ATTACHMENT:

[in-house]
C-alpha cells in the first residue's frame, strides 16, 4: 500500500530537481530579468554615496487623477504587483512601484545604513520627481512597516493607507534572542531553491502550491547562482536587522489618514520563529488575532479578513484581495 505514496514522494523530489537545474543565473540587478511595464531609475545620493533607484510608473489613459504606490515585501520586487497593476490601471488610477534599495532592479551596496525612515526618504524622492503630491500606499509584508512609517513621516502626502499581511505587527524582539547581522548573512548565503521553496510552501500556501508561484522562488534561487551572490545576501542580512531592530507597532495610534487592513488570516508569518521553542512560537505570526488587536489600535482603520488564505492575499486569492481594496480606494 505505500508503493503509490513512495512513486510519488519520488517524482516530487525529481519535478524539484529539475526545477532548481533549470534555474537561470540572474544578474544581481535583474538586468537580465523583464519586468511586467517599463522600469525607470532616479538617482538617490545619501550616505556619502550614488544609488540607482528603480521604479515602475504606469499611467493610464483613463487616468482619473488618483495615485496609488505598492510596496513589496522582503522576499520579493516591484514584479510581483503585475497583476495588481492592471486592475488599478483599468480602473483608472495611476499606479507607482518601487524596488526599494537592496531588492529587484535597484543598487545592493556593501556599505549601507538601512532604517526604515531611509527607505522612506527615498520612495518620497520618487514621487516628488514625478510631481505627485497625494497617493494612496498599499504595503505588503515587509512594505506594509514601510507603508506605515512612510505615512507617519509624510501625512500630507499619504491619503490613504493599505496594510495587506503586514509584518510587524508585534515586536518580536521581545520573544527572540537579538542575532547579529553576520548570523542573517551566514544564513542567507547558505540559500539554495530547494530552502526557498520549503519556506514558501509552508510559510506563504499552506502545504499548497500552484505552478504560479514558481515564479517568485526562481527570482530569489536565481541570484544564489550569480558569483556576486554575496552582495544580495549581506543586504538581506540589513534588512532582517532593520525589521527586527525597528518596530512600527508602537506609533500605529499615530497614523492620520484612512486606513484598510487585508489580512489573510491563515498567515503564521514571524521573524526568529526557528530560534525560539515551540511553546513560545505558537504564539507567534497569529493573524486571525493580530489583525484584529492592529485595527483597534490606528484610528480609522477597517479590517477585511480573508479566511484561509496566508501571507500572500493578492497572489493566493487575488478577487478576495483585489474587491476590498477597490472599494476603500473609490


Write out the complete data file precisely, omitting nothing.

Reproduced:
[in-house]
C-alpha cells in the first residue's frame, strides 16, 4: 500500500530537481530579468554615496487623477504587483512601484545604513520627481512597516493607507534572542531553491502550491547562482536587522489618514520563529488575532479578513484581495 505514496514522494523530489537545474543565473540587478511595464531609475545620493533607484510608473489613459504606490515585501520586487497593476490601471488610477534599495532592479551596496525612515526618504524622492503630491500606499509584508512609517513621516502626502499581511505587527524582539547581522548573512548565503521553496510552501500556501508561484522562488534561487551572490545576501542580512531592530507597532495610534487592513488570516508569518521553542512560537505570526488587536489600535482603520488564505492575499486569492481594496480606494 505505500508503493503509490513512495512513486510519488519520488517524482516530487525529481519535478524539484529539475526545477532548481533549470534555474537561470540572474544578474544581481535583474538586468537580465523583464519586468511586467517599463522600469525607470532616479538617482538617490545619501550616505556619502550614488544609488540607482528603480521604479515602475504606469499611467493610464483613463487616468482619473488618483495615485496609488505598492510596496513589496522582503522576499520579493516591484514584479510581483503585475497583476495588481492592471486592475488599478483599468480602473483608472495611476499606479507607482518601487524596488526599494537592496531588492529587484535597484543598487545592493556593501556599505549601507538601512532604517526604515531611509527607505522612506527615498520612495518620497520618487514621487516628488514625478510631481505627485497625494497617493494612496498599499504595503505588503515587509512594505506594509514601510507603508506605515512612510505615512507617519509624510501625512500630507499619504491619503490613504493599505496594510495587506503586514509584518510587524508585534515586536518580536521581545520573544527572540537579538542575532547579529553576520548570523542573517551566514544564513542567507547558505540559500539554495530547494530552502526557498520549503519556506514558501509552508510559510506563504499552506502545504499548497500552484505552478504560479514558481515564479517568485526562481527570482530569489536565481541570484544564489550569480558569483556576486554575496552582495544580495549581506543586504538581506540589513534588512532582517532593520525589521527586527525597528518596530512600527508602537506609533500605529499615530497614523492620520484612512486606513484598510487585508489580512489573510491563515498567515503564521514571524521573524526568529526557528530560534525560539515551540511553546513560545505558537504564539507567534497569529493573524486571525493580530489583525484584529492592529485595527483597534490606528484610528480609522477597517479590517477585511480573508479566511484561509496566508501571507500572500493578492497572489493566493487575488478577487478576495483585489474587491476590498477597490472599494476603500473609490